Disney’s The Princess and the Frog and the Economics of Race
I don’t know if you’ve heard, but Disney has a new animated cartoon coming out in theaters on December 11. It’s called The Princess and the Frog, and I am super-excited about it, as is anyone who has been baptized in the cult of Disney since their early years. Evidence? See here. And here. And here. And here.
The stills that I oggled look gorgeous:
And the trailer looks exciting:
Do you notice something? The main characters are black! Could it be that Disney’s reversing years of racism (although, maybe not racism? Although, to be honest, I’m a little tired of hearing that Disney is racist because the people that complain about this have never seen any Soviet classics that had me thinking that black people were really all Russians in blackface) and becoming once again the quality animation studio that it was before it started making emo-induced environmental walking garbage dumpsters?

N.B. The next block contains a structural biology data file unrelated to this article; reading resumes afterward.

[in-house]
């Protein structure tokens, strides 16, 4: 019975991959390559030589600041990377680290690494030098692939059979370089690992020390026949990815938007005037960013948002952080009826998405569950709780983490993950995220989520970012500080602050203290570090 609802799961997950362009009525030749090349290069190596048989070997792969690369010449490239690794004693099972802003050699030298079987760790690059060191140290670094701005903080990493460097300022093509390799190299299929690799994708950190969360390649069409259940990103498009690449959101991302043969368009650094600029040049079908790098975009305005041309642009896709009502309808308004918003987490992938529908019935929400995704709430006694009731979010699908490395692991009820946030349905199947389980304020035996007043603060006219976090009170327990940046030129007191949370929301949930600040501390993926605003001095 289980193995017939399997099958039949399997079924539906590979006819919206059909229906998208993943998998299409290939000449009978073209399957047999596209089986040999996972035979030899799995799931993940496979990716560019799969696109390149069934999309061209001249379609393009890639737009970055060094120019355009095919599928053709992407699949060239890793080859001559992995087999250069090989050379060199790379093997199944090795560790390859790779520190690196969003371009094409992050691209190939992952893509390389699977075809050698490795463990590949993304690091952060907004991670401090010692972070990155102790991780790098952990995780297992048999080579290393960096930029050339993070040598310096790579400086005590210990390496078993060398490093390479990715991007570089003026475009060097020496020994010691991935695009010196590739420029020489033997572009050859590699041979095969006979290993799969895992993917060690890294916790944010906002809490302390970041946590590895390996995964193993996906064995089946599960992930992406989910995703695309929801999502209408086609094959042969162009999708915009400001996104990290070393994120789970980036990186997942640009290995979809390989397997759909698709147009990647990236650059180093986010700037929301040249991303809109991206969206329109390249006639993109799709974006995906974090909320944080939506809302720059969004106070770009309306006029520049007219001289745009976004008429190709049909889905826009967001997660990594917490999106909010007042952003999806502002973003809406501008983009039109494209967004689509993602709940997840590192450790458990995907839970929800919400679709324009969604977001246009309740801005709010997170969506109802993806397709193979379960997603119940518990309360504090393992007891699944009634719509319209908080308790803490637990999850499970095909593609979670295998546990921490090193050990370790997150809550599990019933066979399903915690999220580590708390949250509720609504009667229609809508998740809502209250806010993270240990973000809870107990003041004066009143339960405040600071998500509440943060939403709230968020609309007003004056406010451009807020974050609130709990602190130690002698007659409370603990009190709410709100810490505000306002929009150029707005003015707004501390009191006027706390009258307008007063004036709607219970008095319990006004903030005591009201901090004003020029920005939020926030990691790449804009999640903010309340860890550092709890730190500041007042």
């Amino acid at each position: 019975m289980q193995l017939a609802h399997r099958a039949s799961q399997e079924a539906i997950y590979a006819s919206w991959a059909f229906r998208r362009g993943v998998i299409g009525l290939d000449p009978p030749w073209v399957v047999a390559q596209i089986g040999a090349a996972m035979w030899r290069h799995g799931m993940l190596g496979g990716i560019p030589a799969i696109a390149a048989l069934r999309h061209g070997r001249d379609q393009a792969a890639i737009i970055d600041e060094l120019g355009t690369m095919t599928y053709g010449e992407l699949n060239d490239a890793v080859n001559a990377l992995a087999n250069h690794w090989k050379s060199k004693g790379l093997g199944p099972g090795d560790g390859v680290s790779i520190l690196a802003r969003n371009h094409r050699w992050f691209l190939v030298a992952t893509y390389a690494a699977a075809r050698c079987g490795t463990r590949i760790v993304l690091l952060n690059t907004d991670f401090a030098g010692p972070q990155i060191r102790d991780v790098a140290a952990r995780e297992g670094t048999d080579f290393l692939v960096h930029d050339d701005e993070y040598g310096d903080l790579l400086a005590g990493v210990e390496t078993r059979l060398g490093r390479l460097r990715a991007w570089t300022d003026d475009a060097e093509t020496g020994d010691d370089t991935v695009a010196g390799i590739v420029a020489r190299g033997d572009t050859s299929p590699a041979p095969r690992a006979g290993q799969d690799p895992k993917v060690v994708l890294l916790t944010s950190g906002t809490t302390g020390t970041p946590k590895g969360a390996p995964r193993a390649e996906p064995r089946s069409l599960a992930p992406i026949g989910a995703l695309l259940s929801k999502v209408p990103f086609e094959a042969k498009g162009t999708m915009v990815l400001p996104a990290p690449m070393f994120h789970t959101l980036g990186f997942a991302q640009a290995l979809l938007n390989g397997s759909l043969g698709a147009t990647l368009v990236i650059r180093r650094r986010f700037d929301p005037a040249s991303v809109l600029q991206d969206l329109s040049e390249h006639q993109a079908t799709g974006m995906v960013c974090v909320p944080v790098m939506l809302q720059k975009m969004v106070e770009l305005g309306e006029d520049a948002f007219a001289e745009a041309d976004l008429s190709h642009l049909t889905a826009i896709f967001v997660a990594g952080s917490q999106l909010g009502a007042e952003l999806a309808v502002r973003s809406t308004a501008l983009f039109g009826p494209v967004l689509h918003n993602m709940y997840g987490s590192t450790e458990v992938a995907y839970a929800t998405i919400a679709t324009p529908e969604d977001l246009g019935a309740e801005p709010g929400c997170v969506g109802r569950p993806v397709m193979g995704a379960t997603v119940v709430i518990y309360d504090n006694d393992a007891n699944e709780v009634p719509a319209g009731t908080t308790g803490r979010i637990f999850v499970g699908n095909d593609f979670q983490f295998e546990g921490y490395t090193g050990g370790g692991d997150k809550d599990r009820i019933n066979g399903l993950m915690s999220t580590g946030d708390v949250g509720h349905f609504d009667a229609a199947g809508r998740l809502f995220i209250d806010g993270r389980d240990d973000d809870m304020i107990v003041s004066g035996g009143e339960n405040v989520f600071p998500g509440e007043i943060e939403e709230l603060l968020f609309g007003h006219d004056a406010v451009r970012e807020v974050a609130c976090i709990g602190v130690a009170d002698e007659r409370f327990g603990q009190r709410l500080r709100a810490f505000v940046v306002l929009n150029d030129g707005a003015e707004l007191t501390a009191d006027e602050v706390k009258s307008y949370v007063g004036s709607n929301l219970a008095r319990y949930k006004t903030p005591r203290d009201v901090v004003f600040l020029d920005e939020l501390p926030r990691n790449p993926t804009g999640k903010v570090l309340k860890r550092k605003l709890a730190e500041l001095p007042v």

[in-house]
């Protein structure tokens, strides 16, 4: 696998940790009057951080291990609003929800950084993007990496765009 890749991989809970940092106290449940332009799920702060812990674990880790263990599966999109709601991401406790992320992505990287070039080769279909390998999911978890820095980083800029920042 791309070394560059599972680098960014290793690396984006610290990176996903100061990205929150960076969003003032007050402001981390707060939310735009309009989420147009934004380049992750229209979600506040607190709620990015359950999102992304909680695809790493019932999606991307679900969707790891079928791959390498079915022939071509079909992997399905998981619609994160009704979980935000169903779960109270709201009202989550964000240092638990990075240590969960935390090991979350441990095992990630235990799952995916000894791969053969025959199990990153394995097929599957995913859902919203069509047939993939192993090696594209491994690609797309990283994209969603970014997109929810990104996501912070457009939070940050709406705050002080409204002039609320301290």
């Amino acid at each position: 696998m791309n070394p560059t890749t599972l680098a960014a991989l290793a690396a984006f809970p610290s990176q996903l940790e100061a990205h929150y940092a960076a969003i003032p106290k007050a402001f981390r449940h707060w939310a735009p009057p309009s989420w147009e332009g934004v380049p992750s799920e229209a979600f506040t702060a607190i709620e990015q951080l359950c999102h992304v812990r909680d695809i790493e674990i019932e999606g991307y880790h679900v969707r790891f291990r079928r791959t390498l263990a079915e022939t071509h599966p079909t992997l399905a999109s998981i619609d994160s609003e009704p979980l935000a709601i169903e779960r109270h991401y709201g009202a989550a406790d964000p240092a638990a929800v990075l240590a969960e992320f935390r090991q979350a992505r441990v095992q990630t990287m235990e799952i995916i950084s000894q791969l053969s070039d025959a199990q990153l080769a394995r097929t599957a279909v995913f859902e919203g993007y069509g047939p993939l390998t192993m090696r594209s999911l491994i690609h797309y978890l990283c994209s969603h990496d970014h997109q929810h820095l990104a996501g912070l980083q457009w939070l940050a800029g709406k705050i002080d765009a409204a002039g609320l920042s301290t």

No, it’s because the Obamas are in the White House. And black people are Very Cool again. Economics dictates markets in everything, and it just so happens that now, it’s an ok time to be black because marketers are ready to exploit the hell out of you!
Example One: Beanie Baby dalls called, mysteriously, Sasha and Malia.
Example Two: The resurgence of blacks as models.
And…an Obama effect on black test takers?
I’m wondering what caused the Princess and the Frog to be made. Granted, its production was started in 2006, a lot of time before the rise of Obama. And Disney has featured other non-white minorities before. But I can’t help thinking that Disney is also riding somehow on the presidential wave. Or maybe I’m just being cynical and need to return to my childhood roots.